x Letter of Transmittal.
Court” and the “County Court,” and this in a way to indicate that both terms
were then in general use (Arch. Md. I, 147).
The inclusion in the old Liber B B, from which this volume of the Archives
is in large part taken, of a number of recorded papers for the years 1663-1666,
relating principally to a land dispute in St. Mary's County (pages 571-91),
brings up the debated questions as to just when a separate county court for
St. Mary's first came into existence, and after its establishment, as to what
were the respective jurisdictions in local affairs of it and of the Provincial
Court. It is broadly stated by writers on the early judicial system of Maryland,
that for the first decade or more following the settlement there was no purely
local court in St. Mary's, other than the manorial courts with limited and
local jurisdictions and powers, the Provincial Court having general jurisdiction
there, and that even after the St. Mary's County Court was established, the Prov
incial Court had full concurrent jurisdiction with it in minor matters, and
exclusive jurisdiction in cases of greater moment. Whether a county court
existed before 1644 may be problematical, but it is certain that one was in
existence in that year, for on August 20, we find the Governor commissioning
William Braithwaite as Commander of St. Mary's, to sit with Thomas Green
and Cuthbert Fenwick as a court to try minor civil cases and criminal cases
not involving loss of life or member (Arch. Md. III, 150-1). It is obvious from
this that the Provincial Court had original jurisdiction in more important civil
and criminal cases, but there is nothing to indicate whether or not the Provincial
Court had concurrent jurisdiction with the county court in minor cases, or
whether in these cases there was the right of appeal from the county court to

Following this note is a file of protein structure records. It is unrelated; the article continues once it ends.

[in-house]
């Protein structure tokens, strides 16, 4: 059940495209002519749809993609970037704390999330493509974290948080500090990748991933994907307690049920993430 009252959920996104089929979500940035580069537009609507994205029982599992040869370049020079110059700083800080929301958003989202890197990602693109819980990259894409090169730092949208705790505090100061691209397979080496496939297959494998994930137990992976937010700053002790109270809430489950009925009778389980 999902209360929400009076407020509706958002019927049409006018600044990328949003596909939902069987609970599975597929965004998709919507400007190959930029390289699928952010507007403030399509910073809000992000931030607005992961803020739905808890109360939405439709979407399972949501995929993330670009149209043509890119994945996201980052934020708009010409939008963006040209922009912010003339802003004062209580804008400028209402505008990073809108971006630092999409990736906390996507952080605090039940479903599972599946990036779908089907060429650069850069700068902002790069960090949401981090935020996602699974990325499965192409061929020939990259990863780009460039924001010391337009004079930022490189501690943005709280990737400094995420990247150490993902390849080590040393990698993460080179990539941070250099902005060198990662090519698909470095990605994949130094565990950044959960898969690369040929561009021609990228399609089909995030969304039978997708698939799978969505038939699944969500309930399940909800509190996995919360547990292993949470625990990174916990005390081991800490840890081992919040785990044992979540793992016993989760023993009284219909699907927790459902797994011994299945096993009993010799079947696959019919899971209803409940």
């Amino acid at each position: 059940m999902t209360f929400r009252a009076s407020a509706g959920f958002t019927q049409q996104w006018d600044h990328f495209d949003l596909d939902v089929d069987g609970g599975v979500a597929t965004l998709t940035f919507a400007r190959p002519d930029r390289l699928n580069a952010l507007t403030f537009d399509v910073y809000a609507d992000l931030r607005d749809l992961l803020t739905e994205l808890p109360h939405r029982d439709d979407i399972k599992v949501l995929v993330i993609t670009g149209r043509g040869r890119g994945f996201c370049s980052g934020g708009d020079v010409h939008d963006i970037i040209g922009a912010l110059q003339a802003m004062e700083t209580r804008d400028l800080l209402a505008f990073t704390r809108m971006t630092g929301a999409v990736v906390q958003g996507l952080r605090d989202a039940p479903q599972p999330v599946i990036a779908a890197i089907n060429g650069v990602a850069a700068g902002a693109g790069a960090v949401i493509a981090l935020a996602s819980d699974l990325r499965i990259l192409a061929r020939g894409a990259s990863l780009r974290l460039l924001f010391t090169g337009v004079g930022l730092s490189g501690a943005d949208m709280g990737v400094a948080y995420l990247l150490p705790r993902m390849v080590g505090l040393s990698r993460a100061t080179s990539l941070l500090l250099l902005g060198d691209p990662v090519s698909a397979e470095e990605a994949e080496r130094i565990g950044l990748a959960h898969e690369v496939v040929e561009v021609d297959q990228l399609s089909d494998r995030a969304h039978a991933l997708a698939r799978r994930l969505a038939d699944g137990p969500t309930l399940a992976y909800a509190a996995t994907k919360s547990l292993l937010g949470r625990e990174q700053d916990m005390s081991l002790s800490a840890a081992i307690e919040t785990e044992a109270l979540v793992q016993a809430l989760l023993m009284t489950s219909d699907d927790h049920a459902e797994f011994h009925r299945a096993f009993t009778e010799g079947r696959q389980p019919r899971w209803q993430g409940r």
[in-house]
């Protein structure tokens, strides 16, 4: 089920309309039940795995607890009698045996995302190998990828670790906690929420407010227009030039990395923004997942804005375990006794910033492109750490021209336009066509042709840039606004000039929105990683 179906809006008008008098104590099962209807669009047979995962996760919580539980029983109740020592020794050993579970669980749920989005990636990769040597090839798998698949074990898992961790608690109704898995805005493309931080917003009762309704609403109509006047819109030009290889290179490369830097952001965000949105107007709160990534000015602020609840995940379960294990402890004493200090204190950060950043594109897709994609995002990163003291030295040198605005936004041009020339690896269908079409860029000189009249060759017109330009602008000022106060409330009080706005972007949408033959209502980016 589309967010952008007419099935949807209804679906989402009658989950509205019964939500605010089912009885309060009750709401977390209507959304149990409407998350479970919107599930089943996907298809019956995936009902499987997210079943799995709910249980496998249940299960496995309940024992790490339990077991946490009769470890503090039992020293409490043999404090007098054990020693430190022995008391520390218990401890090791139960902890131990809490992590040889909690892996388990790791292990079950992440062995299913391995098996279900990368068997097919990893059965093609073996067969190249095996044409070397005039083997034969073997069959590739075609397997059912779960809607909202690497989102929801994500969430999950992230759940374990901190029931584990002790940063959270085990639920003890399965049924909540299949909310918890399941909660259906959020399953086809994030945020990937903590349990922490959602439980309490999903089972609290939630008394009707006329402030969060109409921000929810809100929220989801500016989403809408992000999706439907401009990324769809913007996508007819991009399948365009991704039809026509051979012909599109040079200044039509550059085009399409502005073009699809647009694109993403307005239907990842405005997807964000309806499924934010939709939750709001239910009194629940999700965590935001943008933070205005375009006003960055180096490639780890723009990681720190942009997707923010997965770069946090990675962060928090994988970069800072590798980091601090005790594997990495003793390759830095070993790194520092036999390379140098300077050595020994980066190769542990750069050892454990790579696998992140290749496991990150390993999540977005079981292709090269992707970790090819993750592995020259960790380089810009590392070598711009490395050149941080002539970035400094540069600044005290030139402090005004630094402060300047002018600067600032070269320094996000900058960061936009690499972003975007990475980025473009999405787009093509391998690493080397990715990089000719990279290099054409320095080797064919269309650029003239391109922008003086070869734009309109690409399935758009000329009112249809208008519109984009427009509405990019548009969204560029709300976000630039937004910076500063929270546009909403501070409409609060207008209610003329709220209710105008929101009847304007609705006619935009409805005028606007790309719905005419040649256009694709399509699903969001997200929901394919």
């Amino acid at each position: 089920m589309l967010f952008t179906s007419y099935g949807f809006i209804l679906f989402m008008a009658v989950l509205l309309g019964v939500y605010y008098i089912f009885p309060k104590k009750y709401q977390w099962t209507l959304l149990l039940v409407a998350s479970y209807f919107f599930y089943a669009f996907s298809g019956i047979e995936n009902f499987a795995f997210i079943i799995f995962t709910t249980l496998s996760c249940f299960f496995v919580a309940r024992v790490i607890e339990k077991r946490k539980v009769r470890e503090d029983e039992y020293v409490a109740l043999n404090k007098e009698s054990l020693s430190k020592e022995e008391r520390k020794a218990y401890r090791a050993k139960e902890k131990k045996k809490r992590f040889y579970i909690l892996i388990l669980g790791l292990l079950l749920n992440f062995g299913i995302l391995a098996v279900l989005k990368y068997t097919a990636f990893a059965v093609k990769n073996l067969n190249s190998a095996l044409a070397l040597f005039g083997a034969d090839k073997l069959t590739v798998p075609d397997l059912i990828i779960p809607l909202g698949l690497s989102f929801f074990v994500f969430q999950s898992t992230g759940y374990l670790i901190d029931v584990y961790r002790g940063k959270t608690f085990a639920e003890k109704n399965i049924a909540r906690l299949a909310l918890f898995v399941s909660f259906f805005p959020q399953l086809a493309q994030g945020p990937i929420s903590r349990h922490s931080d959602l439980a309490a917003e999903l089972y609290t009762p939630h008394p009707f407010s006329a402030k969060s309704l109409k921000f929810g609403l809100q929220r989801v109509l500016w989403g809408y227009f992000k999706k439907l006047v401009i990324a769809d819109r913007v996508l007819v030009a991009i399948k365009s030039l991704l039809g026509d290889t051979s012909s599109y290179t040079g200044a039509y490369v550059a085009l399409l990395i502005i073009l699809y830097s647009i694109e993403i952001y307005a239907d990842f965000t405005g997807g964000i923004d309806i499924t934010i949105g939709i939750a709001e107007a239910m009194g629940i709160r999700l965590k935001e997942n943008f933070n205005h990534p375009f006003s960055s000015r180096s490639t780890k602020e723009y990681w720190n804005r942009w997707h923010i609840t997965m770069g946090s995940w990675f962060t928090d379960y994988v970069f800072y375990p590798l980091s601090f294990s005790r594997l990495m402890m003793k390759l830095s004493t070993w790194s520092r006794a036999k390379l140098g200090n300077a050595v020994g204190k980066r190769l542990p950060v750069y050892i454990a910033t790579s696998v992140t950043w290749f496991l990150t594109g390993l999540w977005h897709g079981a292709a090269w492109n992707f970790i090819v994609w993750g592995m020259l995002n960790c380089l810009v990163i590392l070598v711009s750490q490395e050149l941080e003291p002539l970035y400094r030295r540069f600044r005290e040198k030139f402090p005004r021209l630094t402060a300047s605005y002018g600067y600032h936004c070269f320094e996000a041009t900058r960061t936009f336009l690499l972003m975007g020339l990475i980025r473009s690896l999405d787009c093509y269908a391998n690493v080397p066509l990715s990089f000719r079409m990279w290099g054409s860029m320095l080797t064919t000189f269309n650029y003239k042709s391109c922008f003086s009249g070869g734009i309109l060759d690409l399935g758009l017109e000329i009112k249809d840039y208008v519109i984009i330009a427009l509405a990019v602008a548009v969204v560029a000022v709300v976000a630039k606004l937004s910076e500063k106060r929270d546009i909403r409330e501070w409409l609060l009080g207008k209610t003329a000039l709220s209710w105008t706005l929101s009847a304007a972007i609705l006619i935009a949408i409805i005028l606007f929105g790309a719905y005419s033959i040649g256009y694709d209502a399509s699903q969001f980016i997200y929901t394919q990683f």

the higher court. That there was an especially close connection between these
two courts in St. Mary's down through the forties and into the fifties is certain,
but owing to the loss of all the seventeenth century St. Mary's County Court
records it is impossible to determine just how much independence the local court
really had, as the only record of its acts are the entries to be found in the
Provincial Court records of cases heard on appeal to it from the county court.
That it was less independent of the Provincial Court than the other county
courts of the period may have been in part due to the fact that it was more
directly under the eye of the Governor and Council than were the other more
distant county courts.
As further evidence of a close connection between the two courts at this
early period we find the same men from time to time on both courts, but owing
to the lack of anything like a complete record of the membership of the county
court, it cannot be determined whether any sat on both courts at the same time,
or how much overlapping occurred. Significant of their association is the
announcement made at an adjournment of the Provincial Court in 1649, “The
Court rising the Governor appointed the next Court for the County of St.
Maries to be held at St. Maries the seventh day of January," suggesting that
some of the same justices were then sitting on both courts (Arch. Md. IV, 533).
It may well be that this subservience of the local county court to the higher
court existed only during the height of the struggle in Maryland between
Proprietary and Parliamentary parties, and that the Commonwealth Commis